Friday, June 18, 1999
U.S. circuit judges panel weighing
A panel of three judges in the 8th U.S. Circuit Court of
Appeals in St. Louis is considering, without oral
arguments, former Prosecuting Attorney Dan Harmon's appeal
of extortion, racketeering and drug convictions.
Its decision in the case will be arrived at on the
basis of briefs submitted by attorneys from both sides,
according to U.S. Attorney Paula Casey.
Four federal drug-related convictions against Harmon
were affirmed by the 8th U.S. Circuit Court in January. The
court was to hear arguments today in an appeal of earlier
charges -- two counts of racketeering, one count of
conspiring to commit extortion and one count of conspiring
to distribute marijuana -- but set aside arguments about
two weeks ago.
Harmon was convicted in June on those five charges and
was sentenced to eight years in prison. A federal judge
also ordered him to pay $16,000 in restitution to victims
of two extortion schemes and a $25,000 fine.
Harmon's attorney, Lea Ellen Fowler, contended in
briefs submitted in January that there was not enough
evidence to convict Harmon of racketeering or extortion.
She also argued that anyone who testified against
Harmon in exchange for a plea bargain was in violation of
the Arkansas Rules of Professional Conduct. The rules
prohibit lawyers from offering or promising "anything of
value for the testimony under oath."
"The government's case against Dan Harmon was presented
through it's conventional parade of convicted felons, drug
offenders and career criminals," she wrote in a brief filed
in December 1998. The racketeering charge related to his
using his office as 7th Judicial District prosecuting
attorney as an illegal crime organization to obtain money
The first extortion charge dealt with Harmon demanding
$50,000 from drug dealers Kay LaJean O'Brien and Freddie
McCaslin in exchange for the dismissal of drug charges
The second charge related to the case of Ernest
Varnado, a Texan arrested on drug possession charges as he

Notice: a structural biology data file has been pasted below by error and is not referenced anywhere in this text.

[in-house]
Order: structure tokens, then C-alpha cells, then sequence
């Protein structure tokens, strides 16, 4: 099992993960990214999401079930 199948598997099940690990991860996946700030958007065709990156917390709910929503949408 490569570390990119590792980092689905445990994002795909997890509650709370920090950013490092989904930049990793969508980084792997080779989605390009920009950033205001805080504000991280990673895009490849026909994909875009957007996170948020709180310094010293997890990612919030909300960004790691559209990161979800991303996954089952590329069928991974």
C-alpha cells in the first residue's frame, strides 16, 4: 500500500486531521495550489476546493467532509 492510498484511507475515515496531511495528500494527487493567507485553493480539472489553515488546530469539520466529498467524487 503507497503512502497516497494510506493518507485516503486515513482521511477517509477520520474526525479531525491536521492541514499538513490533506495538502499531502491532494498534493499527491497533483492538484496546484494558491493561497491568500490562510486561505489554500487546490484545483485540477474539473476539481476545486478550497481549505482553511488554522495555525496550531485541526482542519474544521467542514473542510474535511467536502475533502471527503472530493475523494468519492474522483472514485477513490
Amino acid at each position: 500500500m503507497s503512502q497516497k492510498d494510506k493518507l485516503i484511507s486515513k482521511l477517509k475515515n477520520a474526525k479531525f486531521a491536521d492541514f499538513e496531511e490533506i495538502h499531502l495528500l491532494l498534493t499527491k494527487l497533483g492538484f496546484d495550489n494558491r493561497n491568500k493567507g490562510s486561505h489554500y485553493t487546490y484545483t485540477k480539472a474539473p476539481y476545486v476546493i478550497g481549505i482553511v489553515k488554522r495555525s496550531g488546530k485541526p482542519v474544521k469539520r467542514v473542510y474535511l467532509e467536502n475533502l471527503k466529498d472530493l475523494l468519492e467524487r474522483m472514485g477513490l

traveled through the 7th Judicial District. Harmon and
Roger Walls, former head of the district's drug task force,
picked up Varnado at his Fort Worth home and jailed him in
Arkansas. They received a cash payment later and demanded
Walls was convicted on this charge in January 1998.
The third extortion charge was based on Harmon's
demanding $10,000 from another drug defendant, Patrick
Davis of Indiana. Davis' wife, Tina, testified during the
trial in May 1998 that she got the money from her mother
and brought it to Arkansas where Harmon told her she would
either have to give him more money or have sex with him.
The drug charge Harmon is appealing involved the sale
of 117 pounds of marijuana discovered in a car during a
In January, the 8th Circuit Court upheld four other
drug-related convictions against Harmon, stemming from his
arrest October 1997 near his girlfriend's Conway apartment
while he was on supervised release with electronic
monitoring and awaiting sentencing for the convictions now
Harmon, who was supposed to stay in Saline County while
released, jumped into a pond when FBI agents attempted to
arrest him. He was convicted in April 1998 of possession
with intent to distribute methamphetamine, attempting to
distribute methamphetamine and two counts of using a
telephone in a drug transaction.
As prosecuting attorney, Harmon was responsible for
Saline, Grant and Hot Spring counties in 1979 and 1980 and
again from 1991 until 1996 when he was forced to resign in
a plea agreement resolving a set of state charges.
Copyright © 1999, Arkansas Democrat-Gazette, Inc. All